Society's dazzling lecture on the life of Mackintosh

The lecture explored Charles Rennie Mackintoshs lifeThe lecture explored Charles Rennie Mackintoshs life
The lecture explored Charles Rennie Mackintoshs life
WE did not know what to expect for the Portsea Island Decorative and Fine Arts Society (PIDFAS) lecture in June.

It was rather dauntingly entitled War and Peace – Patriotism and Progress, and was given by Sarah Stoppard, a guide and lecturer at both the Tate Modern and Tate Britain.

We emerged an hour later thoroughly shaken and stirred in true James Bond manner.

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Sarah took us through illustrations of war in British art, starting from examples at the time of the Napoleonic wars where faces were individually recognizable.

Though bloodshed was not minimised, heroism was always emphasised.

This was a bleak contrast with the desolate empty landscapes of Paul Nash or the dehumanised robotic soldiers in the work of Nevinson and Mark Gertler.

We were riveted.

A large group of us enjoyed a glorious visit to Great Chalfield Manor and on to Laycock on the first really warm day of June.

These summer visits are always part of our PIDFAS year.

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Wine before the lecture has now become a standard feature, but we celebrated this summer with strawberry Pimms at our July 11 meeting.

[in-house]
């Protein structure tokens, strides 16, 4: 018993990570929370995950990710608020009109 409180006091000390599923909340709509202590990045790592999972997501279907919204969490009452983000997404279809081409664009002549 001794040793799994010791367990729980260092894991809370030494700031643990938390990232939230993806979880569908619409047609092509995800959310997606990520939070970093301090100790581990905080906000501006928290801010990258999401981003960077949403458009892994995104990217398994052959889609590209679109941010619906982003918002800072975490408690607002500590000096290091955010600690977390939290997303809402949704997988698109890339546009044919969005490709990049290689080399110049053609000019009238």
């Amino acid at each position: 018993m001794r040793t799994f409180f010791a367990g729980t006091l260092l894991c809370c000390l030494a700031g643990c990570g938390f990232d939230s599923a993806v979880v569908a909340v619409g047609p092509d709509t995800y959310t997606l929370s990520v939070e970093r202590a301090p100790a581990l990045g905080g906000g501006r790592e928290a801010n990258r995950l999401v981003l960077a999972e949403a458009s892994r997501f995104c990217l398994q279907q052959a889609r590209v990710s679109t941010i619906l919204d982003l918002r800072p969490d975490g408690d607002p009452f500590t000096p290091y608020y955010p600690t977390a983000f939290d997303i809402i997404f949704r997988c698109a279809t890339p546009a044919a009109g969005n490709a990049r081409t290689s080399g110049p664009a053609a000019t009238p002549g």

Anthea Streeter, who had given us a memorable study day on the history of the Bauhaus in the past, returned with a dazzlingly illustrated lecture on the architecture, furniture and revolutionary interior designs of Charles Rennie Mackintosh.

Though immediately recognizable nowadays for his ladderback chairs and for the iconic Glasgow School of Art building, Anthea showed us that Mackintosh’s work was far broader in its scope and international influence than was realised during his life.

Such was his lack of recognition, that he lost heart and descended into alcoholism before his comparatively early death in 1928.

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But in those last years he left a legacy of exquisite watercolours of landscape and flower studies that are only just becoming known today.

We now have a summer break until October 10 when Naomi Motley will look at the neoclassical movement in Regency England.

We meet on the second Tuesday of the month over a glass of wine from around 6pm on the first floor of the University of Portsmouth, Eldon Building, off Winston Churchill Avenue, before going into the lecture which starts promptly at 7pm.

For more information please give me a call (023) 9282 0317 or go to

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